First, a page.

SPRINGFIELD — When House Speaker Chris Welch, D-Hillside, spoke with Lee Enterprises in late January — just weeks after succeeding House Speaker Michael Madigan to become the first Black person to hold that title — he identified four major issues that needed to be addressed this legislative session: COVID-19, the budget, ethics reform and redistricting.
“Any one of the four is big for someone in a session, I got to deal with four of them,” Welch said, reflecting on the tasks before him and his colleagues.
Four months later, when the Illinois General Assembly gaveled out of its spring legislative session on Tuesday, action had been taken on all items listed — and then some.
Lawmakers passed a $42.3 billion budget for fiscal year 2022 that utilizes $2.5 billion of the $8.1 billion in federal COVID-19 stimulus funds allocated through the American Rescue Plan Act signed by President Joe Biden in March.
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They also completed the once-a-decade state legislative redistricting process, sending Gov. JB Pritzker “a map that will be modeled nationwide,” Democrats claim, for reflecting the diversity of the state.
And with the cloud scandal looming over the General Assembly with the indictment of several Madigan allies in a bribery scheme involving utility giant Commonwealth Edison, ethics reform legislation will hit Pritzker’s desk as well.
“I think we had a very successful session,” Welch said. “I think this has been probably one of the most successful sessions around here for the longest time.”
Durkin: 'They did just the opposite'
Democrats can tally up a lot of wins this legislative cycle. But it was not all smooth-sailing as fissures between the House and Senate bubbled to the surface, resulting in some issues remaining unresolved.
And many question whether Welch lived up to his promise of shepherding in “a new day in Illinois” after decades of iron-fisted rule from Madigan.
Welch followed through on arguably his biggest promise: term limits for legislative leaders, a major priority after Madigan's 36-year reign.
Included in the new House rules approved in February are a 10-year limit on serving as House speaker or minority leader. Legislation codifying legislative term limits into law passed the House in April, but hasn't been considered in the Senate, which also has 10-year leadership term limits in its rules.
But reflecting on the legislative session Tuesday morning, House Republican Leader Jim Durkin, R-Western Springs, said he “expected more” from Welch. But instead, it was more ‘meet the new boss, same as the old boss.’
This was no more clear than in the legislative redistricting process. Democrats, holding supermajorities in both chambers, completely controlled the process and drew a map that appears to maximize their opportunities while putting Republicans at a structural disadvantage for another 10 years.
"Pardon my French, the Republicans were screwed on the map," Durkin said. "Illinois citizens were led down a road of good government, transparency, and 'we're going to get out of the business of drawing maps, were going to be fair.' They did just the opposite."
Durkin said the way the map was handled was “right out of the 65th and Pulaski playbook,” referring to Madigan’s district office on the Southwest Side of Chicago.
“Sadly though, we saw gerrymandered maps passed by the majority party, drawn behind closed doors with absolutely no transparency and with flawed data,” Durkin said. “When we are in the midst of the worst scandal in Illinois history, don't you think our citizens would want more from us? They desperately want honesty in government, and they did not get it.”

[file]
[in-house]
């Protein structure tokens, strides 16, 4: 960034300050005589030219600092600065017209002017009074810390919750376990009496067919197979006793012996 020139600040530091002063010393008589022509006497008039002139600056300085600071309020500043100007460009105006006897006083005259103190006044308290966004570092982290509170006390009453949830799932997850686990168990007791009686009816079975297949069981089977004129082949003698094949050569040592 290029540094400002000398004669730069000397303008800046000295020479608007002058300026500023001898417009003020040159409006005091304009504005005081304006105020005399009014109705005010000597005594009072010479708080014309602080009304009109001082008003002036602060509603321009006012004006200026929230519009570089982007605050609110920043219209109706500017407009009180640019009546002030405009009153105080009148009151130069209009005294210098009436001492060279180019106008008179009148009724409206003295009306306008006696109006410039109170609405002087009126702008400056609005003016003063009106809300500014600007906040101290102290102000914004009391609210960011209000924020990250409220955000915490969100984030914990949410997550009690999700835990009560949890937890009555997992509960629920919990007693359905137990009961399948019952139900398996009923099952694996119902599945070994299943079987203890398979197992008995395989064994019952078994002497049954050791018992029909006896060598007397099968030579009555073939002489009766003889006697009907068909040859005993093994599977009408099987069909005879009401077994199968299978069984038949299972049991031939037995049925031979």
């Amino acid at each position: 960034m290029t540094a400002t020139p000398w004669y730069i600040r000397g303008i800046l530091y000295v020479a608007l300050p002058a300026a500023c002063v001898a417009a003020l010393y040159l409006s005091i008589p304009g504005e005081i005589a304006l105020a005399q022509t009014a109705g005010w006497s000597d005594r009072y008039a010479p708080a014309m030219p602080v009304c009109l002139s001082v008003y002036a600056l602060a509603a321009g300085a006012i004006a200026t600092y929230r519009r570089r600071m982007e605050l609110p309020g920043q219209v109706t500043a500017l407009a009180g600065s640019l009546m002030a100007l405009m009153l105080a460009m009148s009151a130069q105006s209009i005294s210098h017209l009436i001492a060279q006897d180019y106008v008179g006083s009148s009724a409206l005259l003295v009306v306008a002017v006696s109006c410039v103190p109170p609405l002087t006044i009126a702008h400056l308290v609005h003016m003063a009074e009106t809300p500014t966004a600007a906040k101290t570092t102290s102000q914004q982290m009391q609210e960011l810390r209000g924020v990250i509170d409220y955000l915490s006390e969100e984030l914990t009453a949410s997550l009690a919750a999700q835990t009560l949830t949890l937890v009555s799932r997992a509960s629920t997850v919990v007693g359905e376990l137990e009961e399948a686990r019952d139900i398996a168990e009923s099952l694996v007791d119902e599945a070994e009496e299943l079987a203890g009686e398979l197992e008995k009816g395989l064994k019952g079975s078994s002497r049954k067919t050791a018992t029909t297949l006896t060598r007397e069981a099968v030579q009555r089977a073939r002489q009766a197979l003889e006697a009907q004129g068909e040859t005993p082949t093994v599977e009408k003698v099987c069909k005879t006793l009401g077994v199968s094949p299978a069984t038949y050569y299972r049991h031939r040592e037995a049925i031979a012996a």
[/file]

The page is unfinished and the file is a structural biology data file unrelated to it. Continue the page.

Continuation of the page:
Pritzker told reporters Tuesday he hasn't had a chance to review the proposed district lines.
The ethics reform question
Another pillar of Welch's agenda was ethics reform, an imperative given the ongoing scandal that has ensnarled people in Madigan's orbit and ultimately cost the longest-serving House speaker in American history his gavel.
The votes on ethics reform were bipartisan, but many Republicans criticized the package as inadequate. Many Democrats acknowledged it was just a first step.
The legislation mandates a greater level of financial disclosure from lawmakers and prevents them from lobbying other units of government if the firm also lobbies the General Assembly.
It also seeks to address the "revolving door," banning lawmakers who leave mid-term from lobbying for six months or until their unexpired term is complete, whichever is first. Republicans fought for a one-year ban, but ended up splitting the baby.
The legislation is considerably weaker than even the provisions the city of Chicago, which is exempted, has on the books.
“If we are going to show the public that they can have a renewed sense of trust in state government we’ve got to do something a whole heck of a lot better than this watered-down, diluted and I think in some instances really deceptive ethics reform,” said state Rep. Avery Bourne, R-Morrisonville.
Still, Republican complaints are to be expected. Their superminority status in the legislature often renders them spectators sidelined from participating in the governing process by the majority party.
Democrats made no bones about pushing their priorities.
Beyond the "big four" Welch identified, the party passed an elections bill that moves the state's 2022 primary from March to June, thus allowing them to delay the Congressional redistricting process until U.S. Census data is available later this year.
Other major wins include:
- A bill that creates 110 new cannabis dispensary licenses prioritized for communities disproportionately impacted by the War on Drugs. It aims to diversify a nearly all-white industry and address problems that arose from the 2019 recreational legalization law.
- After clearing both chambers, voters will be asked on the 2022 ballot whether or not the state constitution should be amended to enshrine unionization as a "fundamental right," which would ban right-to-work laws.